Built in the early 18th century, House of Gray, on the outskirts of Dundee, has a chequered history. Abandoned after the Second World War, attempts to convert the striking stately home into apartments then a hotel failed to come to fruition and the building, hauntingly pale, lies empty and boarded up, its future uncertain.
Two storeys high with a basement and attic and a wing either end, the house was built in 1714 by the 10th Lord Gray following his purchase of the Benvie Estate. It remained in the family until 1918 when the estate was sold to James Ogilvie who lived in the house until his death in 1936.
During the Second World War the property housed an orphanage. Thereafter, a lengthy period of neglect ensued, the building slowly falling into disrepair.
It was later used as a store for agricultural equipment before being sold in 1978 when plans to restore the house and convert it into four apartments were revealed. Despite significant investment, including thousands of pounds of public money, the project faltered and the building was put up for sale.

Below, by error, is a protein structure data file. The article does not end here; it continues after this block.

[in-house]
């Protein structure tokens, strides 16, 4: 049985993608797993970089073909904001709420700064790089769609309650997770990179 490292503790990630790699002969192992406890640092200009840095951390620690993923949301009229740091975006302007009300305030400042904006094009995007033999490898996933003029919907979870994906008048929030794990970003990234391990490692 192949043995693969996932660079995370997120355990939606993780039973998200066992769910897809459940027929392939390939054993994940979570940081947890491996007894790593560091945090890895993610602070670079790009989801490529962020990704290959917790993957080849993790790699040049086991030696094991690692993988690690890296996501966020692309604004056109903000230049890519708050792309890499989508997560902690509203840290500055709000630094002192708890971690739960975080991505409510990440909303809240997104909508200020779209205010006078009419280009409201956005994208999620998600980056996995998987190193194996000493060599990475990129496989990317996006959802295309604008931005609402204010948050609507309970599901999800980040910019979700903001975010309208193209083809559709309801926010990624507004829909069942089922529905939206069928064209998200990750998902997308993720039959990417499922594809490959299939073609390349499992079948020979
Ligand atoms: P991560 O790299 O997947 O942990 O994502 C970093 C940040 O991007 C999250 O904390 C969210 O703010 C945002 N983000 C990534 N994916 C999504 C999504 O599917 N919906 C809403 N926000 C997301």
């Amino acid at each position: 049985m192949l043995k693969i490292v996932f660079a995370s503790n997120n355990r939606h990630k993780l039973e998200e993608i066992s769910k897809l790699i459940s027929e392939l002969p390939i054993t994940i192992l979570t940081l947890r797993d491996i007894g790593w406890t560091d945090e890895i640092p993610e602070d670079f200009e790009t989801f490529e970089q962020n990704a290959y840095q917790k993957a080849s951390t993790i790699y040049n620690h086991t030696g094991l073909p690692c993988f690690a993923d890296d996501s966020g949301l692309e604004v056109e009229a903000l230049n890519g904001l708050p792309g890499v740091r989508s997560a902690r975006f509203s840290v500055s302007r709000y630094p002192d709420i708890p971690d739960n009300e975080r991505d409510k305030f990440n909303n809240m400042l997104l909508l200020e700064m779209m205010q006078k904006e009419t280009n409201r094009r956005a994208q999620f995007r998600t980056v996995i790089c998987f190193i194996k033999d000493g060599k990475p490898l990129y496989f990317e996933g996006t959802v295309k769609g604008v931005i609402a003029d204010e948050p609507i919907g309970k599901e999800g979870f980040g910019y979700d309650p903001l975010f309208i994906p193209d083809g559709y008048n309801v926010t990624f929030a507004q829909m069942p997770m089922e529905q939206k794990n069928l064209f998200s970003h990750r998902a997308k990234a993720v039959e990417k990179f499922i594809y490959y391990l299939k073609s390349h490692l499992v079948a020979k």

In 1991 it was bought by a group of investors who intended to redevelop the house as a 40-bedroom hotel and conference centre complete with golf course. Restoration proceeded apace over subsequent years. The building was re-roofed, the exterior renovation was completed and much of the interior work was done. However, the money ran out and, in 2005, House of Gray was once again put on the market.
With no one else as yet prepared to sink more cash into the property, it has since lain empty and boarded up, suffering bouts of both vandalism and graffiti.